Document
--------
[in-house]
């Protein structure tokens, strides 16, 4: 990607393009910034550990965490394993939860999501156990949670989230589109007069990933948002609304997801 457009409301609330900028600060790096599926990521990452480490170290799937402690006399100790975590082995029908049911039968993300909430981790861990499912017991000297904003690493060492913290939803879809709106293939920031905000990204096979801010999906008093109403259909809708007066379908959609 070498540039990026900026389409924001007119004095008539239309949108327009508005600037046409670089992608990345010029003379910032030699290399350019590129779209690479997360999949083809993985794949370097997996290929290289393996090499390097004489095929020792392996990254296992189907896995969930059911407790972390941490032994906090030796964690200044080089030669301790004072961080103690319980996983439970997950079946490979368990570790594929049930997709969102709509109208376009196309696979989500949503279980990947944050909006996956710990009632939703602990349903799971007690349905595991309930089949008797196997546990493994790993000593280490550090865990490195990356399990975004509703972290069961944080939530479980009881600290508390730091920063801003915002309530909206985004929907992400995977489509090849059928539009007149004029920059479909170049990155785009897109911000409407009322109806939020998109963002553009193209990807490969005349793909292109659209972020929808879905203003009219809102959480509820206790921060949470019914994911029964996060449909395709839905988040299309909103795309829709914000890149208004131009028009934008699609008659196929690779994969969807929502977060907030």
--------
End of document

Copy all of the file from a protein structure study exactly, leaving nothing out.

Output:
[in-house]
């Protein structure tokens, strides 16, 4: 990607393009910034550990965490394993939860999501156990949670989230589109007069990933948002609304997801 457009409301609330900028600060790096599926990521990452480490170290799937402690006399100790975590082995029908049911039968993300909430981790861990499912017991000297904003690493060492913290939803879809709106293939920031905000990204096979801010999906008093109403259909809708007066379908959609 070498540039990026900026389409924001007119004095008539239309949108327009508005600037046409670089992608990345010029003379910032030699290399350019590129779209690479997360999949083809993985794949370097997996290929290289393996090499390097004489095929020792392996990254296992189907896995969930059911407790972390941490032994906090030796964690200044080089030669301790004072961080103690319980996983439970997950079946490979368990570790594929049930997709969102709509109208376009196309696979989500949503279980990947944050909006996956710990009632939703602990349903799971007690349905595991309930089949008797196997546990493994790993000593280490550090865990490195990356399990975004509703972290069961944080939530479980009881600290508390730091920063801003915002309530909206985004929907992400995977489509090849059928539009007149004029920059479909170049990155785009897109911000409407009322109806939020998109963002553009193209990807490969005349793909292109659209972020929808879905203003009219809102959480509820206790921060949470019914994911029964996060449909395709839905988040299309909103795309829709914000890149208004131009028009934008699609008659196929690779994969969807929502977060907030």